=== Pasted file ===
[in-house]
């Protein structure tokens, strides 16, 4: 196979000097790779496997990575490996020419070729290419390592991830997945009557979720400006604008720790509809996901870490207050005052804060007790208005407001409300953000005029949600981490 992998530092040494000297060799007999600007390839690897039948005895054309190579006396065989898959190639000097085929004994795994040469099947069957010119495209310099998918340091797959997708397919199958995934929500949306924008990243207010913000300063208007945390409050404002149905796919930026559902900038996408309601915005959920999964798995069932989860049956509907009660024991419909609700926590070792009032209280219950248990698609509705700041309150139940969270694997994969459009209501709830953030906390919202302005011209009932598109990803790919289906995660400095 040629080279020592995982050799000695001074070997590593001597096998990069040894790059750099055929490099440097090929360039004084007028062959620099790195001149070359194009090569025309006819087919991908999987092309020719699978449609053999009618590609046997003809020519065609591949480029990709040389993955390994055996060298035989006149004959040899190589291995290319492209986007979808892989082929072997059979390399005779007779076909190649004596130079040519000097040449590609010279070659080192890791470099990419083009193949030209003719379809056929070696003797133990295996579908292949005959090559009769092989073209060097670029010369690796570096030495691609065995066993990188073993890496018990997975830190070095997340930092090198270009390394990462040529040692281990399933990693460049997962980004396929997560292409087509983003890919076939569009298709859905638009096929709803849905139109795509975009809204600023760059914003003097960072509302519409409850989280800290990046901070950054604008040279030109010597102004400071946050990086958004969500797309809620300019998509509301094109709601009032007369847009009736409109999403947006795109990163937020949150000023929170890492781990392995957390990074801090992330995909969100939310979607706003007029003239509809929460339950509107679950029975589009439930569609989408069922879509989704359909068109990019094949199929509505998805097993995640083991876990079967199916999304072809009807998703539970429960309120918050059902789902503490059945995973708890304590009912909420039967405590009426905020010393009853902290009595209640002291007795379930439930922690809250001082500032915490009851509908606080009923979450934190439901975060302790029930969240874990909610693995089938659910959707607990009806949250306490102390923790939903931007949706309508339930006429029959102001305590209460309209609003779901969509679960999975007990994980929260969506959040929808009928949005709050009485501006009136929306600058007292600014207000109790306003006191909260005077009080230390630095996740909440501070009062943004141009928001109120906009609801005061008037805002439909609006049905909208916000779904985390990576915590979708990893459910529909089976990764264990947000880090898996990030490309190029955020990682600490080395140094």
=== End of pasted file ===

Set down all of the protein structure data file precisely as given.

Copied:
[in-house]
């Protein structure tokens, strides 16, 4: 196979000097790779496997990575490996020419070729290419390592991830997945009557979720400006604008720790509809996901870490207050005052804060007790208005407001409300953000005029949600981490 992998530092040494000297060799007999600007390839690897039948005895054309190579006396065989898959190639000097085929004994795994040469099947069957010119495209310099998918340091797959997708397919199958995934929500949306924008990243207010913000300063208007945390409050404002149905796919930026559902900038996408309601915005959920999964798995069932989860049956509907009660024991419909609700926590070792009032209280219950248990698609509705700041309150139940969270694997994969459009209501709830953030906390919202302005011209009932598109990803790919289906995660400095 040629080279020592995982050799000695001074070997590593001597096998990069040894790059750099055929490099440097090929360039004084007028062959620099790195001149070359194009090569025309006819087919991908999987092309020719699978449609053999009618590609046997003809020519065609591949480029990709040389993955390994055996060298035989006149004959040899190589291995290319492209986007979808892989082929072997059979390399005779007779076909190649004596130079040519000097040449590609010279070659080192890791470099990419083009193949030209003719379809056929070696003797133990295996579908292949005959090559009769092989073209060097670029010369690796570096030495691609065995066993990188073993890496018990997975830190070095997340930092090198270009390394990462040529040692281990399933990693460049997962980004396929997560292409087509983003890919076939569009298709859905638009096929709803849905139109795509975009809204600023760059914003003097960072509302519409409850989280800290990046901070950054604008040279030109010597102004400071946050990086958004969500797309809620300019998509509301094109709601009032007369847009009736409109999403947006795109990163937020949150000023929170890492781990392995957390990074801090992330995909969100939310979607706003007029003239509809929460339950509107679950029975589009439930569609989408069922879509989704359909068109990019094949199929509505998805097993995640083991876990079967199916999304072809009807998703539970429960309120918050059902789902503490059945995973708890304590009912909420039967405590009426905020010393009853902290009595209640002291007795379930439930922690809250001082500032915490009851509908606080009923979450934190439901975060302790029930969240874990909610693995089938659910959707607990009806949250306490102390923790939903931007949706309508339930006429029959102001305590209460309209609003779901969509679960999975007990994980929260969506959040929808009928949005709050009485501006009136929306600058007292600014207000109790306003006191909260005077009080230390630095996740909440501070009062943004141009928001109120906009609801005061008037805002439909609006049905909208916000779904985390990576915590979708990893459910529909089976990764264990947000880090898996990030490309190029955020990682600490080395140094």